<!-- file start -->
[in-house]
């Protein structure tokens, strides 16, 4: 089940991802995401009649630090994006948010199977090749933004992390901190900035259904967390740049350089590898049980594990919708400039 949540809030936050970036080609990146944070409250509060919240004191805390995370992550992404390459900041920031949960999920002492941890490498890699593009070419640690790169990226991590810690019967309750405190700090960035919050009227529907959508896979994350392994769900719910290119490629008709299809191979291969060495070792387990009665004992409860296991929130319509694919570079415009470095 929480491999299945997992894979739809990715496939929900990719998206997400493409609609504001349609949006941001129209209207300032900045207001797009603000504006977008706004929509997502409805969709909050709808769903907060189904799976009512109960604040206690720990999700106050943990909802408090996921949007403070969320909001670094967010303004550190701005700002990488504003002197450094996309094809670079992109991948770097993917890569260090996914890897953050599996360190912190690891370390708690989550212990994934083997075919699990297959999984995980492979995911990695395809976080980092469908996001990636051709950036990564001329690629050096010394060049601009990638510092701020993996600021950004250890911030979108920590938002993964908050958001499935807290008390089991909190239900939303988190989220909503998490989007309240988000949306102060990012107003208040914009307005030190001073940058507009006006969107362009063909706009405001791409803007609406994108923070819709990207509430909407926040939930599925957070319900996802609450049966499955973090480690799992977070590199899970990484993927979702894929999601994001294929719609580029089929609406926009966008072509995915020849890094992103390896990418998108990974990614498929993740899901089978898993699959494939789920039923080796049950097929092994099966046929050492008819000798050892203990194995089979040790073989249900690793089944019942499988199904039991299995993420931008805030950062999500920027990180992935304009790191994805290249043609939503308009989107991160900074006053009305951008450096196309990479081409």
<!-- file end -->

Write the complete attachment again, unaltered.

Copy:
[in-house]
């Protein structure tokens, strides 16, 4: 089940991802995401009649630090994006948010199977090749933004992390901190900035259904967390740049350089590898049980594990919708400039 949540809030936050970036080609990146944070409250509060919240004191805390995370992550992404390459900041920031949960999920002492941890490498890699593009070419640690790169990226991590810690019967309750405190700090960035919050009227529907959508896979994350392994769900719910290119490629008709299809191979291969060495070792387990009665004992409860296991929130319509694919570079415009470095 929480491999299945997992894979739809990715496939929900990719998206997400493409609609504001349609949006941001129209209207300032900045207001797009603000504006977008706004929509997502409805969709909050709808769903907060189904799976009512109960604040206690720990999700106050943990909802408090996921949007403070969320909001670094967010303004550190701005700002990488504003002197450094996309094809670079992109991948770097993917890569260090996914890897953050599996360190912190690891370390708690989550212990994934083997075919699990297959999984995980492979995911990695395809976080980092469908996001990636051709950036990564001329690629050096010394060049601009990638510092701020993996600021950004250890911030979108920590938002993964908050958001499935807290008390089991909190239900939303988190989220909503998490989007309240988000949306102060990012107003208040914009307005030190001073940058507009006006969107362009063909706009405001791409803007609406994108923070819709990207509430909407926040939930599925957070319900996802609450049966499955973090480690799992977070590199899970990484993927979702894929999601994001294929719609580029089929609406926009966008072509995915020849890094992103390896990418998108990974990614498929993740899901089978898993699959494939789920039923080796049950097929092994099966046929050492008819000798050892203990194995089979040790073989249900690793089944019942499988199904039991299995993420931008805030950062999500920027990180992935304009790191994805290249043609939503308009989107991160900074006053009305951008450096196309990479081409």